Job 21:23, Robert Alter translation
In Nostalgia, Mircea Cărtărescu writes of ‘fear, the attraction of the unusual, chance, the taste for things extravagant’. It is this oneiric quality that I am drawn to in his and Maria Gabriela Llansol’s writing. Both engage in ambitious renewals of form that obliterate genre boundaries and build totalising stories that are monstrously beautiful.
Stories that operate at the threshold of reality and dreams are rooted in Dante, Kafka, Borges, surrealism and oddities like Woolf’s Orlando. Myths, dreams and memories are interwoven to lay a collective path between the brains of writer and reader. Proust employs a similar image in Swann’s Way: ‘All these memories . . . I could not discern between them—between my oldest, my instinctive memories, and those others, inspired more recently by a taste or “perfume,” and finally those which were actually the memories of another person from whom I had acquired them at second hand.’
I am reading Robert Alter’s beautiful translation of Job while awaiting a copy of Cărtărescu’s Blinding. There is also the distant prospect of Solenoid, currently being translated. Perhaps my appetite for cryptogrammic writing that affords a way to interrogate my subconscious is a sort of trapdoor from the despair of our political reality, and if that is so I will have great need of it in the years ahead.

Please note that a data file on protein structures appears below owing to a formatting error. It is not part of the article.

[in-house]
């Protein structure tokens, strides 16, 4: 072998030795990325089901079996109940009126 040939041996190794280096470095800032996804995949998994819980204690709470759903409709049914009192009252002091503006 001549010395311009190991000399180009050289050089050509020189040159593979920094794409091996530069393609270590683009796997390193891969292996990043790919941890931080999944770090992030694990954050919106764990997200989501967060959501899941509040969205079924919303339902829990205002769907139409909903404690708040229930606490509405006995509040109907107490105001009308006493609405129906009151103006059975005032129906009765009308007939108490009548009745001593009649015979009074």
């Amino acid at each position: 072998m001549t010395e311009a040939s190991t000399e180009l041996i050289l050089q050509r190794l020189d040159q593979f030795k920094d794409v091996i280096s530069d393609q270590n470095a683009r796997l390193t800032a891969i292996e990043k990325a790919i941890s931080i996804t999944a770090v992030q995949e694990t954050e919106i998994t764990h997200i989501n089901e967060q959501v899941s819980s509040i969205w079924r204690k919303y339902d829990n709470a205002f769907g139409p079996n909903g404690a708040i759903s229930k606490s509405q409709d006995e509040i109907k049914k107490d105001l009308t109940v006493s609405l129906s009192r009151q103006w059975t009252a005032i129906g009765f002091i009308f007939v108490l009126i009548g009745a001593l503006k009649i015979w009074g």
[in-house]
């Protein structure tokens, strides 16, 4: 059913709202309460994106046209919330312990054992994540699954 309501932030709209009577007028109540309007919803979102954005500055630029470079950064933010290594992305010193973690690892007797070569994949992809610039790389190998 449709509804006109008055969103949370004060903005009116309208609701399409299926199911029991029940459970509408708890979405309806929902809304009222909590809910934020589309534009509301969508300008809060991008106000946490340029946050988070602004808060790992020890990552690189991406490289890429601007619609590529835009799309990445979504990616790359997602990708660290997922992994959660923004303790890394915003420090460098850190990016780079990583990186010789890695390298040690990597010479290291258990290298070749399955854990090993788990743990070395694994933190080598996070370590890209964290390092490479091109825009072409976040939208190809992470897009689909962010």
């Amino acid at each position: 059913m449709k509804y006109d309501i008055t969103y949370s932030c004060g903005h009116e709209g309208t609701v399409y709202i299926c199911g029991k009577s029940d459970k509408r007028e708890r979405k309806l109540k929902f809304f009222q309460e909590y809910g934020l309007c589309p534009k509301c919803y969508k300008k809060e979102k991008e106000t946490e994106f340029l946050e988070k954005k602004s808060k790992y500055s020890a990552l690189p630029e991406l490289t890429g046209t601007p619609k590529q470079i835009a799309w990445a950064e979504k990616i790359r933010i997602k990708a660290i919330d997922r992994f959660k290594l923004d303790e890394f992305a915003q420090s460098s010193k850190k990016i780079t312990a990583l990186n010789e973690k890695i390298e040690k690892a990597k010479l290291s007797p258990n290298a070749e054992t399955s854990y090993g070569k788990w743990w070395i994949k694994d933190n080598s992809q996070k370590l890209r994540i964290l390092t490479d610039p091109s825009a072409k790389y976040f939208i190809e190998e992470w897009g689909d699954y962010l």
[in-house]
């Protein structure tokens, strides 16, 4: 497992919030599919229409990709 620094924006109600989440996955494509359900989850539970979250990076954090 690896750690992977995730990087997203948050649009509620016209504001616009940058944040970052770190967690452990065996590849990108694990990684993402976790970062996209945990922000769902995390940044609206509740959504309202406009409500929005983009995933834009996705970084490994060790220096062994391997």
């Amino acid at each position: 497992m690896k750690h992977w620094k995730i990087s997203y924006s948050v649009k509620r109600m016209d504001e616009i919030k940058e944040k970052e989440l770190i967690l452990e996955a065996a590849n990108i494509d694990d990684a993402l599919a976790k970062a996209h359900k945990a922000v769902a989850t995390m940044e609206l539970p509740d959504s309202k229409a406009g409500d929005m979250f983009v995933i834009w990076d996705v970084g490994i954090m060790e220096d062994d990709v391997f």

‘God’s thundering challenge to Job is not bullying. Rather, it rousingly introduces a comprehensive overview of the nature of reality that exposes the limits of Job’s human perspective, anchored as it is in the restricted compass of human knowledge and the inevitable egoism of suffering.’
Robert Alter, The Wisdom Books
It started, this new year and decade, my reading that is, with the felicitious serendipity that always characterises my Sunday-amateurish reading. Dipping into Steven Moore’s The Novel: An Alternative History 1600-1800, which I haven’t read, but tasting its acerbic opinion thought it may be a good place to begin the year.
Sampling Primo Levi’s favourite texts in The Search for Roots, led swiftly to Robert Alter’s commentary and translation of Job, which holds the right of primogeniture in Levi’s anthology. It’s been my intention to read the Bible, as literature, more deeply, so I start the year with Job.
Characteristically though there are other texts clamouring for attention: Papini’s Dante (translated by Eleanor Hammond Broadus and Anna Benedetti), J. B. Leishman’s translation of the Duino Elegies.
As always I am curious to see where the year leads and determined, as Levi puts it, ‘to undermine’ my reading patterns and tastes: ‘a woodworm can find new timbers, or new sap in old wood’. Suggestions and ideas always welcome!
Happy new year to all who read my blog.